Friday, October 30, 2015
New York Times Editorial Board Regurgitates Bad Study to Condemn Concealed Carry
Back in June, I detailed a study by the Violence Policy Center that purported to show that private gun owners were far more likely to kill innocent people than to defend themselves. The study arrived at this conclusion by using woefully incomplete data sets from the FBI crime reports, which are voluntarily submitted (or not submitted) by law enforcement agencies. You can read my full analysis here, but the short version is that the VPC study interprets the lack of justified homicide submissions by law enforcement as proof that justified homicides do not occur, resulting in an unbelievable assertion that there were literally zero defensive gun uses in dozens of states over a five year period. The VPC study also fails to distinguish between legal and illegal firearm uses and fails to adequately consider defensive gun uses that didn’t result in anyone dying (i.e. the vast majority of such uses).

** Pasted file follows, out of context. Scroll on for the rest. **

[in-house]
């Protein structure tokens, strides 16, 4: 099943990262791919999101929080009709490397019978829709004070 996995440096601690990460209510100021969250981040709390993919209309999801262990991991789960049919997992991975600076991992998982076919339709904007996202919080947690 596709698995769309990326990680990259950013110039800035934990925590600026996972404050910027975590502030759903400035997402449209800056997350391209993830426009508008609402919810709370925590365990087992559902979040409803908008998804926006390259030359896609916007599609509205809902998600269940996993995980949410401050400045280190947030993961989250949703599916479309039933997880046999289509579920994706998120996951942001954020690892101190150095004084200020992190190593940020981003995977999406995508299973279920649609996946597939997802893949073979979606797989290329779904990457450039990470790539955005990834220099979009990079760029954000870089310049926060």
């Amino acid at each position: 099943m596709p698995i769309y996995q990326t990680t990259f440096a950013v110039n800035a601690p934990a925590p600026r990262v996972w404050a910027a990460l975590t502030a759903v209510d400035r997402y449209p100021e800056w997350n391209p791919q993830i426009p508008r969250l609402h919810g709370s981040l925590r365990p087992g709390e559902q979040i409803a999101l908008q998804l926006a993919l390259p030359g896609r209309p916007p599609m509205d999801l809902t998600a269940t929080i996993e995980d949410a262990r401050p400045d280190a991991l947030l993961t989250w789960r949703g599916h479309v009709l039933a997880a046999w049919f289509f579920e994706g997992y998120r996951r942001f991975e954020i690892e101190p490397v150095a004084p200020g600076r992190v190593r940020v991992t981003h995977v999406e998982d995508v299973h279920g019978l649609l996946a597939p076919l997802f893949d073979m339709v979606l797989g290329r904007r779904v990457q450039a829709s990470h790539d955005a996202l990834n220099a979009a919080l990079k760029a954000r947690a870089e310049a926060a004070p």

This week the New York Times editorial board regurgitated that shoddy study, and managed to compound the illogic by drawing even broader and less supported conclusions than the original. The editorial is brief, yet still manages an impressive amount of specious reasoning.
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